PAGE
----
The company said on Thursday that its stock owners defeated the option expensing proposal, which had been submitted by the International Brotherhood of Electrical Workers Pension Benefit Fund, in a vote held at eBay's ongoing stockholders meeting in New Orleans. Nearly 60 percent of voters opposed the plan.
The idea of expensinghas piqued interest and ruffled feathers all the way from eBay's Silicon Valley home to the Capitol in Washington. When employees cash in their stock options, the process dilutes the value of existing shares, meaning each share is worth slightly less money. In March, the Financial Accounting Standards Board proposed that employee stock options should be starting in 2005, a requirement that would sharply cut the reported profits of technology companies.
Current FASB regulations require companies to disclose option grants in footnotes. The new proposal would oblige companies to treat exercises of, which would mean that they would report reduced profits to shareholders and likely to new employees.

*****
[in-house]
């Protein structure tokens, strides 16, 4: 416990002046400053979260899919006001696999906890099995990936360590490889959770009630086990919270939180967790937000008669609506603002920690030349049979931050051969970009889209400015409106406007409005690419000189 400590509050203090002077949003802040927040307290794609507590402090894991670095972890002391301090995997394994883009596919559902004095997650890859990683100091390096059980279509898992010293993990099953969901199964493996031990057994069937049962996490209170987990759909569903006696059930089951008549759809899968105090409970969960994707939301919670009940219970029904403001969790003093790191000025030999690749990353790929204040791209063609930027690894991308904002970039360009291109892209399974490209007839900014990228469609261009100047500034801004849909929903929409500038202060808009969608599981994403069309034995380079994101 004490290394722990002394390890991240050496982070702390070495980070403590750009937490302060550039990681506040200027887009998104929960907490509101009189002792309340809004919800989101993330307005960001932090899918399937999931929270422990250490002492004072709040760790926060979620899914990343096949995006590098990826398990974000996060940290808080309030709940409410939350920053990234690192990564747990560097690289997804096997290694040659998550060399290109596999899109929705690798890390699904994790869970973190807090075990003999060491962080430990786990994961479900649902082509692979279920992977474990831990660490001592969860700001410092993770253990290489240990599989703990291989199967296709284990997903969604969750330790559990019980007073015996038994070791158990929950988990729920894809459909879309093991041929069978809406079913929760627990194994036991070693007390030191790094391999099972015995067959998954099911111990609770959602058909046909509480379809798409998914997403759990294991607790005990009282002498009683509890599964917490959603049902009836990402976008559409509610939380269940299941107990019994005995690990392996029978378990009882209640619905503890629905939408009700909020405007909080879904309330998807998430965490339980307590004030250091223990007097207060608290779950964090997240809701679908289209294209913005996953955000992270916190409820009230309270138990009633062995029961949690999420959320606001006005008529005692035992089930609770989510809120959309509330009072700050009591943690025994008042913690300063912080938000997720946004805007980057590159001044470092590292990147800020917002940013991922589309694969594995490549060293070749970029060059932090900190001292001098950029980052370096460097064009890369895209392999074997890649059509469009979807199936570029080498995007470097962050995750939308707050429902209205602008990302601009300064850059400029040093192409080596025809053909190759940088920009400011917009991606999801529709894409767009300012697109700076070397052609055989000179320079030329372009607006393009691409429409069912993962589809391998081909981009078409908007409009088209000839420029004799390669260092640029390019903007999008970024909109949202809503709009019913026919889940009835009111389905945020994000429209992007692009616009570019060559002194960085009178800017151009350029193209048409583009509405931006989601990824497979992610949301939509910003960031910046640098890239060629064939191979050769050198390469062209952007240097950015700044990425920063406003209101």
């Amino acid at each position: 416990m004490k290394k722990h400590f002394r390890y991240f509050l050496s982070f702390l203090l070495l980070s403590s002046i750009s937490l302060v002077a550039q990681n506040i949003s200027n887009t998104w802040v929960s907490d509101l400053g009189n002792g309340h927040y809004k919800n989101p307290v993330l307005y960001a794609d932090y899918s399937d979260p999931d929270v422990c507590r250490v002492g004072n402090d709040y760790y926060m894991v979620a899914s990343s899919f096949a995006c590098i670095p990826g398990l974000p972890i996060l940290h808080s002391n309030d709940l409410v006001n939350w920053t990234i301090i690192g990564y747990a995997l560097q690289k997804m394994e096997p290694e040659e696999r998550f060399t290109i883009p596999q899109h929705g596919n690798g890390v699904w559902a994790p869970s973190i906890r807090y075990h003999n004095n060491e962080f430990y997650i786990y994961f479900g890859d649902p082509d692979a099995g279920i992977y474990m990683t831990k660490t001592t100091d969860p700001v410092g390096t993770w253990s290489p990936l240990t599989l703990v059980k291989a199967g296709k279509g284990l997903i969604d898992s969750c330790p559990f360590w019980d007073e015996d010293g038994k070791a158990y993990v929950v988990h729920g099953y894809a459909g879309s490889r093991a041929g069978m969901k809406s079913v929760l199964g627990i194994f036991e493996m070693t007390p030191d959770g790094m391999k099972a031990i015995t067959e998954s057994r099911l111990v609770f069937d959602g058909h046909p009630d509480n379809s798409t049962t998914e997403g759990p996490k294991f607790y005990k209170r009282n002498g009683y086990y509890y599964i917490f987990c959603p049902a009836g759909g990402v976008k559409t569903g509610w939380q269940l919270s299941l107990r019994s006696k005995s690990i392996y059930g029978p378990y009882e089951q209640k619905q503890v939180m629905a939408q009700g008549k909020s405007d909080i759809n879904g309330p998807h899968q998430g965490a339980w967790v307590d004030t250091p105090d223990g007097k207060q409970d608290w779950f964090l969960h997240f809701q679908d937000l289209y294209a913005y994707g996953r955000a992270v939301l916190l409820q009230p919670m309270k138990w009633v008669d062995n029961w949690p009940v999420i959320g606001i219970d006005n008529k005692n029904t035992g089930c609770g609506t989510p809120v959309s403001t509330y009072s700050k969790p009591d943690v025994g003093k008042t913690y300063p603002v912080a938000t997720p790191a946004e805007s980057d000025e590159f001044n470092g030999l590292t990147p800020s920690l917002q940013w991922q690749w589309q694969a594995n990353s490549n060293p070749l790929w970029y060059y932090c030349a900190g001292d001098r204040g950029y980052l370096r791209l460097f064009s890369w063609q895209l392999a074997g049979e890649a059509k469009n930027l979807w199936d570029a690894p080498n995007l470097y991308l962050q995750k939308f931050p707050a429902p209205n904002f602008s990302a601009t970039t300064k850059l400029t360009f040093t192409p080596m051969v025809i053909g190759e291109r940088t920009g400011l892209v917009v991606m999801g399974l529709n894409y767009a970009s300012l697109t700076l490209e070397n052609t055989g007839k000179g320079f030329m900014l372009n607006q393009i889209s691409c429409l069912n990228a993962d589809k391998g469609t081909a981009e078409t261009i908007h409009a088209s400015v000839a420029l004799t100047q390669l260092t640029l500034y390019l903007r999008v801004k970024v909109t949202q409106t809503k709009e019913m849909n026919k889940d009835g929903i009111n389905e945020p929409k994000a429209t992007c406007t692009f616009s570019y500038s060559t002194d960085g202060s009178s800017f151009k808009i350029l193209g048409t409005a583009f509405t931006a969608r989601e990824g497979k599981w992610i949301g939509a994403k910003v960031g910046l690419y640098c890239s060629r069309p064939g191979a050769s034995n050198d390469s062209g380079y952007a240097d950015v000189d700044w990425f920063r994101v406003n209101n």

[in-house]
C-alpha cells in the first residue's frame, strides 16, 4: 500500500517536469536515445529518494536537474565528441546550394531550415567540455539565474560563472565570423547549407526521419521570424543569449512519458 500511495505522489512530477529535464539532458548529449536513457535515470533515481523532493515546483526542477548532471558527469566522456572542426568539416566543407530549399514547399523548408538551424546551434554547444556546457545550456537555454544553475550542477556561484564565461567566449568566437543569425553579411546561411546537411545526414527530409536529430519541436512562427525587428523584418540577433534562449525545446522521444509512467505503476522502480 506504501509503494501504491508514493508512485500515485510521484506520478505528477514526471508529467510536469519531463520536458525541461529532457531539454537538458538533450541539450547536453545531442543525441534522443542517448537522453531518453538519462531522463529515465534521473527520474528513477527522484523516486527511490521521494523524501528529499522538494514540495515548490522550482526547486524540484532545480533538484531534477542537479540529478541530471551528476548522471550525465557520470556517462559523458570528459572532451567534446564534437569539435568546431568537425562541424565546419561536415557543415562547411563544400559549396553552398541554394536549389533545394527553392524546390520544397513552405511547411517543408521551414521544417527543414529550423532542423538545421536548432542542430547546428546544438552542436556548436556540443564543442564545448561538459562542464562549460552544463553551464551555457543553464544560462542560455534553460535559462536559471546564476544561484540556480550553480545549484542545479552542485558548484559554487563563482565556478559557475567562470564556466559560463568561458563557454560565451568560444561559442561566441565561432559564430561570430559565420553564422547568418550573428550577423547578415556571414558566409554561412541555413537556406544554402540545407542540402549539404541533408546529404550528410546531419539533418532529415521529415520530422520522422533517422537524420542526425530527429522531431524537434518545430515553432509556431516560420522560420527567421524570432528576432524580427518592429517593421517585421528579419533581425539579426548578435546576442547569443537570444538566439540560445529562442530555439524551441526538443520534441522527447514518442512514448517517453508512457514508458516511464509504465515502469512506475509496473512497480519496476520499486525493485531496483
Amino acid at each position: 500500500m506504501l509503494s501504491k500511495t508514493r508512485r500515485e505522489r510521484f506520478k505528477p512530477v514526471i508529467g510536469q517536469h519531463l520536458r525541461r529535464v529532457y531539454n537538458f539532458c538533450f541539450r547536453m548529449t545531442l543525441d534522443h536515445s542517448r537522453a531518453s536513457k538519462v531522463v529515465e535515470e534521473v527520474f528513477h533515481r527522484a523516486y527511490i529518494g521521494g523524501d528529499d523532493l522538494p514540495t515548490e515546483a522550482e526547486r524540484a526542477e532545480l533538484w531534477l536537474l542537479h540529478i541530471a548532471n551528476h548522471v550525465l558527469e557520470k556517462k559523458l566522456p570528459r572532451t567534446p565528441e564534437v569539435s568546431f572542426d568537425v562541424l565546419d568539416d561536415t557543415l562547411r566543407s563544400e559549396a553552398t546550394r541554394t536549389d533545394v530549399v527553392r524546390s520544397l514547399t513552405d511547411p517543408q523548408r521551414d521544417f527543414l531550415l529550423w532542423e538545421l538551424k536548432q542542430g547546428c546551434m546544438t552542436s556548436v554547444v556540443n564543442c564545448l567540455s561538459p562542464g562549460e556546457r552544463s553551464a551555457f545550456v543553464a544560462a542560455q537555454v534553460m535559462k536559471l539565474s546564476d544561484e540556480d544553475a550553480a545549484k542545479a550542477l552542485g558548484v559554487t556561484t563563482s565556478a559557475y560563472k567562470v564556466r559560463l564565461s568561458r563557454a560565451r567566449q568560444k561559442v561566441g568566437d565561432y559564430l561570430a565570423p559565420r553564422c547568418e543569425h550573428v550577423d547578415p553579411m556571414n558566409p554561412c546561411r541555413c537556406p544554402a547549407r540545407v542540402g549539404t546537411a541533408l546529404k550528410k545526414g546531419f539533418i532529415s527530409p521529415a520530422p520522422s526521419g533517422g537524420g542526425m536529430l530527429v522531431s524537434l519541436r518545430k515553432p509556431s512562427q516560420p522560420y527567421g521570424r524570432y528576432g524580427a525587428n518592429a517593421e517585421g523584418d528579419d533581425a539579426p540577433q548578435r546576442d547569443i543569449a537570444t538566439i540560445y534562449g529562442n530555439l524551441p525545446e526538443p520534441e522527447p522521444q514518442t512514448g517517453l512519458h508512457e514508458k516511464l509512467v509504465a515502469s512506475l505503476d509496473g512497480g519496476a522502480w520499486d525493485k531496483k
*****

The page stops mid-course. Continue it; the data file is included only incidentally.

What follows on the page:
However, a House of Representatives panel last weekthat established that stock options awarded to employees of U.S. companies would not have to be expensed. In that move, the Committee on Financial Services voted 45-13 to bar federal securities regulators from recognizing the FASB plan.
A collection of IT and venture capital industry groups backed the House measure, citing their belief that current practices provide investors with enough information to calculate the financial impact of employees exercising stock options. And the options are an important part of business that, they said.
The topic of stock options remains controversial in Silicon Valley, where such plans enjoyed unparalleled favor during the tech boom of the late nineties and where they remain a commonly used form of employee compensation. A protest rally against the practice of expensing options is slated for Thursday in Palo Alto, Calif., at City Hall Plaza, in the heart of Silicon Valley. The event is sponsored by TechNet, an association of IT industry chief executives, and the International Employee Stock Options Coalition.
At the New Orleans meeting, eBay's shareholders also approved the re-election of directors Meg Whitman, Philippe Bourguignon and Thomas J. Tierney to hold office until 2007, and named PricewaterhouseCoopers as the auction company's independent auditors for the fiscal year ending Dec. 31, 2004.
CNET News.com's Declan McCullagh contributed to this report.